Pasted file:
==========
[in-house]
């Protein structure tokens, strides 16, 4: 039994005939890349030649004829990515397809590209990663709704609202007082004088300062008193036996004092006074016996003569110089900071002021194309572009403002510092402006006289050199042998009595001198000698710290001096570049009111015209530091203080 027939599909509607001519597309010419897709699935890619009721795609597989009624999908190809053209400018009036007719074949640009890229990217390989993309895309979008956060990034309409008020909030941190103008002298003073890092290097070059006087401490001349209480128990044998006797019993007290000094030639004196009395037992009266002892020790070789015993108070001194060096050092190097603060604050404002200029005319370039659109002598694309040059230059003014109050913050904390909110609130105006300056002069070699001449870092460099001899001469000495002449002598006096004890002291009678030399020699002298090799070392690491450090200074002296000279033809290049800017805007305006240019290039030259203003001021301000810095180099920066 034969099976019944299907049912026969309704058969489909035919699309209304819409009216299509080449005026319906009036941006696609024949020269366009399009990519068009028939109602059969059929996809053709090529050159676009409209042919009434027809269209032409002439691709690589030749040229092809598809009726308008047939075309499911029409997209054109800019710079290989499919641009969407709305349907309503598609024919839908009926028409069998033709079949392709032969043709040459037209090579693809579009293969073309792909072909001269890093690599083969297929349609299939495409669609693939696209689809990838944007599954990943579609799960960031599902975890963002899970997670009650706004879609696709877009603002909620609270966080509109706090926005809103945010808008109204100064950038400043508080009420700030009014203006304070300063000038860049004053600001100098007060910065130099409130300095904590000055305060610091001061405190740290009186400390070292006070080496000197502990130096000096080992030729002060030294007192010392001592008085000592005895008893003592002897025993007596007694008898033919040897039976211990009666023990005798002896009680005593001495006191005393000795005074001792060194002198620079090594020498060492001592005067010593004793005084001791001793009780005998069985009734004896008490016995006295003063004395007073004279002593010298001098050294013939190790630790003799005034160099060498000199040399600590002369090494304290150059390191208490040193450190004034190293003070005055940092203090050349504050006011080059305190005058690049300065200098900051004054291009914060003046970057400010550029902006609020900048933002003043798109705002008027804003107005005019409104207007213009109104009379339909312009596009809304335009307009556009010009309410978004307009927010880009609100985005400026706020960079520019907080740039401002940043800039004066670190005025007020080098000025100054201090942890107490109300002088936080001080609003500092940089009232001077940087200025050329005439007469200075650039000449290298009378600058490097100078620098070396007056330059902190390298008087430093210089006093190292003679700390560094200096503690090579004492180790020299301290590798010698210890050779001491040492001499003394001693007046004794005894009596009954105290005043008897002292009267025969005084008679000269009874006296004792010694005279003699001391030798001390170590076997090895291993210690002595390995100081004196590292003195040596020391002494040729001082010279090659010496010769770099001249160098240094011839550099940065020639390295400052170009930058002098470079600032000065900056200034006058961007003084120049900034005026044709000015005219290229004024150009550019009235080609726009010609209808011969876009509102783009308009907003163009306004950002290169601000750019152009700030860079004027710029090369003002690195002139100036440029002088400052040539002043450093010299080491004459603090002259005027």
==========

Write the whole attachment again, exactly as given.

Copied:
[in-house]
């Protein structure tokens, strides 16, 4: 039994005939890349030649004829990515397809590209990663709704609202007082004088300062008193036996004092006074016996003569110089900071002021194309572009403002510092402006006289050199042998009595001198000698710290001096570049009111015209530091203080 027939599909509607001519597309010419897709699935890619009721795609597989009624999908190809053209400018009036007719074949640009890229990217390989993309895309979008956060990034309409008020909030941190103008002298003073890092290097070059006087401490001349209480128990044998006797019993007290000094030639004196009395037992009266002892020790070789015993108070001194060096050092190097603060604050404002200029005319370039659109002598694309040059230059003014109050913050904390909110609130105006300056002069070699001449870092460099001899001469000495002449002598006096004890002291009678030399020699002298090799070392690491450090200074002296000279033809290049800017805007305006240019290039030259203003001021301000810095180099920066 034969099976019944299907049912026969309704058969489909035919699309209304819409009216299509080449005026319906009036941006696609024949020269366009399009990519068009028939109602059969059929996809053709090529050159676009409209042919009434027809269209032409002439691709690589030749040229092809598809009726308008047939075309499911029409997209054109800019710079290989499919641009969407709305349907309503598609024919839908009926028409069998033709079949392709032969043709040459037209090579693809579009293969073309792909072909001269890093690599083969297929349609299939495409669609693939696209689809990838944007599954990943579609799960960031599902975890963002899970997670009650706004879609696709877009603002909620609270966080509109706090926005809103945010808008109204100064950038400043508080009420700030009014203006304070300063000038860049004053600001100098007060910065130099409130300095904590000055305060610091001061405190740290009186400390070292006070080496000197502990130096000096080992030729002060030294007192010392001592008085000592005895008893003592002897025993007596007694008898033919040897039976211990009666023990005798002896009680005593001495006191005393000795005074001792060194002198620079090594020498060492001592005067010593004793005084001791001793009780005998069985009734004896008490016995006295003063004395007073004279002593010298001098050294013939190790630790003799005034160099060498000199040399600590002369090494304290150059390191208490040193450190004034190293003070005055940092203090050349504050006011080059305190005058690049300065200098900051004054291009914060003046970057400010550029902006609020900048933002003043798109705002008027804003107005005019409104207007213009109104009379339909312009596009809304335009307009556009010009309410978004307009927010880009609100985005400026706020960079520019907080740039401002940043800039004066670190005025007020080098000025100054201090942890107490109300002088936080001080609003500092940089009232001077940087200025050329005439007469200075650039000449290298009378600058490097100078620098070396007056330059902190390298008087430093210089006093190292003679700390560094200096503690090579004492180790020299301290590798010698210890050779001491040492001499003394001693007046004794005894009596009954105290005043008897002292009267025969005084008679000269009874006296004792010694005279003699001391030798001390170590076997090895291993210690002595390995100081004196590292003195040596020391002494040729001082010279090659010496010769770099001249160098240094011839550099940065020639390295400052170009930058002098470079600032000065900056200034006058961007003084120049900034005026044709000015005219290229004024150009550019009235080609726009010609209808011969876009509102783009308009907003163009306004950002290169601000750019152009700030860079004027710029090369003002690195002139100036440029002088400052040539002043450093010299080491004459603090002259005027």